The difference is that nobody points to the difficulty of training to be an Olympic athlete as a reason why other people can’t learn to swim at all. In fact, quite the opposite– great athletes are often held up as examples of hard work and perseverance that non-athletes should aspire to, or at least be inspired by. When scientists make it into the popular consciousness, on the other hand, they’re usually cited as examples of unique inherent genius, that we should be awed by but not expect to emulate.

    The fact that it takes years of training to become a professional scientist doesn’t necessarily tell you anything about the inherent difficulty of the task, because it takes years of training to become a professional in just about anything worth doing. In most areas, we write the difference off as a difference in inclination and only secondarily as a difference in abilities– that is, most people wouldn’t be inclined to say that someone who is a good lawyer doesn’t have the mental abilities needed to be a good English professor. Instead, we say that that person chose to put in the years of training needed to become an attorney rather than the years of training needed to be an academic, for reasons of personal taste (they liked law better than literature) or finance (they would rather get paid lots of money than scrape by as a grad student and junior faculty member), or whatever.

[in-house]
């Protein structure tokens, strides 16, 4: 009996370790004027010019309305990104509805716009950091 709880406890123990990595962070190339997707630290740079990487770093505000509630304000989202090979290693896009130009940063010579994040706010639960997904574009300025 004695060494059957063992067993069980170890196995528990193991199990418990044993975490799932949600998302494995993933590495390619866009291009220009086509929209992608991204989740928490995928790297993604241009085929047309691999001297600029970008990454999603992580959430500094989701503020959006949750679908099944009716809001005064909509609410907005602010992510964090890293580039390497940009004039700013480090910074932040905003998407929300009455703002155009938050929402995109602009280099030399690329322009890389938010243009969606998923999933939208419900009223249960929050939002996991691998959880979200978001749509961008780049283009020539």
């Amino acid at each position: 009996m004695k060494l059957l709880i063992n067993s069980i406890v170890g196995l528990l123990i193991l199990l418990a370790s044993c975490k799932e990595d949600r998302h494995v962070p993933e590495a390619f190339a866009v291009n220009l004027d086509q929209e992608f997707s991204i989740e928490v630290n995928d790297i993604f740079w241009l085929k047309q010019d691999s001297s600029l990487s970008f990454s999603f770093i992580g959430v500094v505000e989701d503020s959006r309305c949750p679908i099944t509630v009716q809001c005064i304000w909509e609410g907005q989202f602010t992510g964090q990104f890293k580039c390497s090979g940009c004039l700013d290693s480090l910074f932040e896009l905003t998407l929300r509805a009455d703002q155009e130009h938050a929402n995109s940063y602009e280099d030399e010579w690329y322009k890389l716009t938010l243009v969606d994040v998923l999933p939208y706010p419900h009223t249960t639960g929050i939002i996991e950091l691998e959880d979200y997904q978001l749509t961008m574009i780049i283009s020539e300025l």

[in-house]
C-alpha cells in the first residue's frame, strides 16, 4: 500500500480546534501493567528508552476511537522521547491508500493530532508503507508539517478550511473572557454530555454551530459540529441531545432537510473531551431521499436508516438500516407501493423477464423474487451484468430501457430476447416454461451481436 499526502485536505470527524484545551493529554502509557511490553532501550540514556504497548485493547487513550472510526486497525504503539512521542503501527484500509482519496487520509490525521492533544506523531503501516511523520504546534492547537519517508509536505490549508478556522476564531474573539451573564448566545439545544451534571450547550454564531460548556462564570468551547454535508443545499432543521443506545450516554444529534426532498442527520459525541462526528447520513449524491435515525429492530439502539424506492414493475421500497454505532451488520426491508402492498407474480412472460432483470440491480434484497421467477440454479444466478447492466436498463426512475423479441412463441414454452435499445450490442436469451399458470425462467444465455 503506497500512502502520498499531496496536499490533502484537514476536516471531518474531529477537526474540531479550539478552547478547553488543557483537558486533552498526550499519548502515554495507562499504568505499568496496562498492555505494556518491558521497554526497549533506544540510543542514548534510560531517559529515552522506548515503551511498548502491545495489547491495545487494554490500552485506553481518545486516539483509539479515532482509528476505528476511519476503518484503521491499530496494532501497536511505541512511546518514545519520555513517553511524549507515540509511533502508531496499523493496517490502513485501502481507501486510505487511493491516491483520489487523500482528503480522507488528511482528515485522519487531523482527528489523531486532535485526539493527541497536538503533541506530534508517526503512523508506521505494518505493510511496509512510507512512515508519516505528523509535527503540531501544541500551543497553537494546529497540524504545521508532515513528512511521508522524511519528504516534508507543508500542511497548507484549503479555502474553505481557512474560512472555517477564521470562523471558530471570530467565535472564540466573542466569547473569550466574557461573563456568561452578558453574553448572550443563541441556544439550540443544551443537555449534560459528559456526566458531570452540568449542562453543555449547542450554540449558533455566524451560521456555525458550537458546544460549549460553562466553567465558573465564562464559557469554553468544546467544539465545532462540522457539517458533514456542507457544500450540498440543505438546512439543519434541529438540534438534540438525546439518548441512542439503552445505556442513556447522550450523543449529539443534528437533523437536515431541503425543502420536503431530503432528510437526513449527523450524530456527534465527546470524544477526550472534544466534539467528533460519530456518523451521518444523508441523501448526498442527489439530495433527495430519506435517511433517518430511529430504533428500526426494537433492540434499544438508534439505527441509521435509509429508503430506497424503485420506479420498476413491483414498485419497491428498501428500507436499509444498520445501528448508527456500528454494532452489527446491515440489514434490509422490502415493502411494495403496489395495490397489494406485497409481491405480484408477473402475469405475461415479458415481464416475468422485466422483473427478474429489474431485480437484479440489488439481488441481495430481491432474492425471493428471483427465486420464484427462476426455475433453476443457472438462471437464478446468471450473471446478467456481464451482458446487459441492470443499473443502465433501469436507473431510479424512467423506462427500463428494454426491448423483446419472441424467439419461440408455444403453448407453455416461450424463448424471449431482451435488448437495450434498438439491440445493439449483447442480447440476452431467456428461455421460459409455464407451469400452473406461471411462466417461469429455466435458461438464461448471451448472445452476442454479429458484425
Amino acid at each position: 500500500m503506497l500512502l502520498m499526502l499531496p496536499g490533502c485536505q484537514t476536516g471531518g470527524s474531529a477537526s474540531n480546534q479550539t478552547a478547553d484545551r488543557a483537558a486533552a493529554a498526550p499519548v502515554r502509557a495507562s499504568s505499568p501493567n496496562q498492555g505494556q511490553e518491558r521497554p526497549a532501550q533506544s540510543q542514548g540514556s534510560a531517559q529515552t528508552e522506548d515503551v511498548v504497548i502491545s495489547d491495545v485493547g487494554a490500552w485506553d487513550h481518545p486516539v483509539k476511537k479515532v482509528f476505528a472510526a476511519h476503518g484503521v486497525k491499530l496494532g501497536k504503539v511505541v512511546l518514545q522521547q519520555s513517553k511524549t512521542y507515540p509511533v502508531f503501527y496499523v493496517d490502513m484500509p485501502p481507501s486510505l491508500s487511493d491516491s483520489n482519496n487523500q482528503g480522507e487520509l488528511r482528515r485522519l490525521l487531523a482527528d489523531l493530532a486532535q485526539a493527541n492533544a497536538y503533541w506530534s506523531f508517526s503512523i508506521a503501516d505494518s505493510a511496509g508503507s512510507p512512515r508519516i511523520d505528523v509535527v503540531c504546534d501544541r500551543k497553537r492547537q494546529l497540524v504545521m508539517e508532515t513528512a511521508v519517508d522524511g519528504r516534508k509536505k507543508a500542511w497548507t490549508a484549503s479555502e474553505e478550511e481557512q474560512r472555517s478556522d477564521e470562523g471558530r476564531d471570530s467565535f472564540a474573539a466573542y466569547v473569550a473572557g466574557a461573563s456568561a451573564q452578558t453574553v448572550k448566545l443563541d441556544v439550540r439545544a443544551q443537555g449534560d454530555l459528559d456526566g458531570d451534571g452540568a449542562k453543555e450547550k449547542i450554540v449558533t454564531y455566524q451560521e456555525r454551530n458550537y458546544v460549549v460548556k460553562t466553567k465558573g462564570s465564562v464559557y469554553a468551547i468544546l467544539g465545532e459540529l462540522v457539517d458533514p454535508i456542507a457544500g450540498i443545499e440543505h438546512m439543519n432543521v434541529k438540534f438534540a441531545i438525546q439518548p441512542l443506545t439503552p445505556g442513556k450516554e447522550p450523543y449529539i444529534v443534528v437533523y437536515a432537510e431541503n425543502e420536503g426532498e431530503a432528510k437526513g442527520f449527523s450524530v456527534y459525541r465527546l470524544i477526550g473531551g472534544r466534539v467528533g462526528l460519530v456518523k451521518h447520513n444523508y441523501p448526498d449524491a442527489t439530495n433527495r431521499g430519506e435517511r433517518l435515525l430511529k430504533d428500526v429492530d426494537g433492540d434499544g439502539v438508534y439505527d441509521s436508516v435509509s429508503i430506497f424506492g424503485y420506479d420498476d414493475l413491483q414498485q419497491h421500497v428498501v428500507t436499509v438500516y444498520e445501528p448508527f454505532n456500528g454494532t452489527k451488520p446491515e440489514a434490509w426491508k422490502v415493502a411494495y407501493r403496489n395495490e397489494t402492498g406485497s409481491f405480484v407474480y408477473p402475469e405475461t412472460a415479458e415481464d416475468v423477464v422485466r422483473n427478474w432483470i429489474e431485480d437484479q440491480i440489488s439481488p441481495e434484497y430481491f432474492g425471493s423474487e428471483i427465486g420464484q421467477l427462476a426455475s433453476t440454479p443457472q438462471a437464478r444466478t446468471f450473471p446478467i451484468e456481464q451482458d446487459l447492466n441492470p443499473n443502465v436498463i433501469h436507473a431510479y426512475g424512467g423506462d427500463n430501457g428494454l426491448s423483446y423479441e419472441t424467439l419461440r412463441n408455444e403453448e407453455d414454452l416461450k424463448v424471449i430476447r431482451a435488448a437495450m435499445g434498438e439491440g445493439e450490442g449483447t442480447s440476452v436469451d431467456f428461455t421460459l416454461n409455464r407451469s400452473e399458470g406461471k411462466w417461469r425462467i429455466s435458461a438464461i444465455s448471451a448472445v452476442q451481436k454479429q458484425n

When the subject is science, though, everybody goes to innate ability first, as if only a tiny elite group of people with special inborn abilities can possibly handle science. Which is very flattering to the vanity of people in that elite, but provides an excuse for stereotyping scientists and a cop-out for students who don’t want to study the subject. And I don’t think that really holds up. That is, I think the main differences between professional scientists and other people is not so much an innate difference in capability but a difference in inclination. The brain of a successful scientist doesn’t operate in a qualitatively different manner than the brain of a successful attorney or the brain of a tenured English professor– the different types of people just find different types of problems interesting enough that they’re willing to put in large amounts of time training to study them.